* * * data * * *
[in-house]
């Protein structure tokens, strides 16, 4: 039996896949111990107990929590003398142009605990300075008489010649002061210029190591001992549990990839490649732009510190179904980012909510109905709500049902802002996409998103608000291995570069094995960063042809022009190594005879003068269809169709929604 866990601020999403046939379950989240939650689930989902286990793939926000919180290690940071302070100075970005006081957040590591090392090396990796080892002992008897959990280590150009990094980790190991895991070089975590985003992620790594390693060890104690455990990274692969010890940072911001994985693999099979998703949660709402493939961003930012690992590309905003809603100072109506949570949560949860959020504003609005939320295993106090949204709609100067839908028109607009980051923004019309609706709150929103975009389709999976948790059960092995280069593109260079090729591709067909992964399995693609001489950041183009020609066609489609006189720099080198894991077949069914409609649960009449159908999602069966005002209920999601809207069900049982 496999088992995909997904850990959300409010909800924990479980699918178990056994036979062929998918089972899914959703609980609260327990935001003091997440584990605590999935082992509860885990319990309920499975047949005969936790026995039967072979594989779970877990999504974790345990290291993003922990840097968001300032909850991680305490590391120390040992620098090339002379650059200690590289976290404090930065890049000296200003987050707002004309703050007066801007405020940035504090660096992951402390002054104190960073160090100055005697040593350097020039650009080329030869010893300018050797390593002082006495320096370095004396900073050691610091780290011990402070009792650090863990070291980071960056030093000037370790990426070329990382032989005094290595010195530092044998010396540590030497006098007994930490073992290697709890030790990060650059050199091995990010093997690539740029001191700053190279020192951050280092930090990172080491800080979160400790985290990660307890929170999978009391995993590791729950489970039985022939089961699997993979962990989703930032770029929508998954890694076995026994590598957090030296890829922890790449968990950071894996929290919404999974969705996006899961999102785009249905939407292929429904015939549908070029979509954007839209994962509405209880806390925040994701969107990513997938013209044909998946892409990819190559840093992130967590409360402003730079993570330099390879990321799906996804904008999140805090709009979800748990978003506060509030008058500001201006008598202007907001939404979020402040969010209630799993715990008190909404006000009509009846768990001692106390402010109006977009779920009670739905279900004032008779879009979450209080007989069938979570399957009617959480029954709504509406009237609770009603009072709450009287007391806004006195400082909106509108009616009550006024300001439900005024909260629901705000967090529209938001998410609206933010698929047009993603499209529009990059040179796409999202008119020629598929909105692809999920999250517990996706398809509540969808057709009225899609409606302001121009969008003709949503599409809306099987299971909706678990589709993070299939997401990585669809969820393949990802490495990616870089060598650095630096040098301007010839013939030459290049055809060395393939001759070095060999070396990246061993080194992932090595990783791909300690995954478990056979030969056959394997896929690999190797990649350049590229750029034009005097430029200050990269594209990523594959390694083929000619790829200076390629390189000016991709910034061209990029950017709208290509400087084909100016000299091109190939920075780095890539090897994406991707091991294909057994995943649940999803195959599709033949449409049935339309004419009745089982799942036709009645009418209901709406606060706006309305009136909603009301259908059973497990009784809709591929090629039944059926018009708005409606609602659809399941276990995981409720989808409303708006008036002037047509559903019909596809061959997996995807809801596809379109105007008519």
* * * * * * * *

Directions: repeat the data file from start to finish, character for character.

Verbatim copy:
[in-house]
């Protein structure tokens, strides 16, 4: 039996896949111990107990929590003398142009605990300075008489010649002061210029190591001992549990990839490649732009510190179904980012909510109905709500049902802002996409998103608000291995570069094995960063042809022009190594005879003068269809169709929604 866990601020999403046939379950989240939650689930989902286990793939926000919180290690940071302070100075970005006081957040590591090392090396990796080892002992008897959990280590150009990094980790190991895991070089975590985003992620790594390693060890104690455990990274692969010890940072911001994985693999099979998703949660709402493939961003930012690992590309905003809603100072109506949570949560949860959020504003609005939320295993106090949204709609100067839908028109607009980051923004019309609706709150929103975009389709999976948790059960092995280069593109260079090729591709067909992964399995693609001489950041183009020609066609489609006189720099080198894991077949069914409609649960009449159908999602069966005002209920999601809207069900049982 496999088992995909997904850990959300409010909800924990479980699918178990056994036979062929998918089972899914959703609980609260327990935001003091997440584990605590999935082992509860885990319990309920499975047949005969936790026995039967072979594989779970877990999504974790345990290291993003922990840097968001300032909850991680305490590391120390040992620098090339002379650059200690590289976290404090930065890049000296200003987050707002004309703050007066801007405020940035504090660096992951402390002054104190960073160090100055005697040593350097020039650009080329030869010893300018050797390593002082006495320096370095004396900073050691610091780290011990402070009792650090863990070291980071960056030093000037370790990426070329990382032989005094290595010195530092044998010396540590030497006098007994930490073992290697709890030790990060650059050199091995990010093997690539740029001191700053190279020192951050280092930090990172080491800080979160400790985290990660307890929170999978009391995993590791729950489970039985022939089961699997993979962990989703930032770029929508998954890694076995026994590598957090030296890829922890790449968990950071894996929290919404999974969705996006899961999102785009249905939407292929429904015939549908070029979509954007839209994962509405209880806390925040994701969107990513997938013209044909998946892409990819190559840093992130967590409360402003730079993570330099390879990321799906996804904008999140805090709009979800748990978003506060509030008058500001201006008598202007907001939404979020402040969010209630799993715990008190909404006000009509009846768990001692106390402010109006977009779920009670739905279900004032008779879009979450209080007989069938979570399957009617959480029954709504509406009237609770009603009072709450009287007391806004006195400082909106509108009616009550006024300001439900005024909260629901705000967090529209938001998410609206933010698929047009993603499209529009990059040179796409999202008119020629598929909105692809999920999250517990996706398809509540969808057709009225899609409606302001121009969008003709949503599409809306099987299971909706678990589709993070299939997401990585669809969820393949990802490495990616870089060598650095630096040098301007010839013939030459290049055809060395393939001759070095060999070396990246061993080194992932090595990783791909300690995954478990056979030969056959394997896929690999190797990649350049590229750029034009005097430029200050990269594209990523594959390694083929000619790829200076390629390189000016991709910034061209990029950017709208290509400087084909100016000299091109190939920075780095890539090897994406991707091991294909057994995943649940999803195959599709033949449409049935339309004419009745089982799942036709009645009418209901709406606060706006309305009136909603009301259908059973497990009784809709591929090629039944059926018009708005409606609602659809399941276990995981409720989808409303708006008036002037047509559903019909596809061959997996995807809801596809379109105007008519």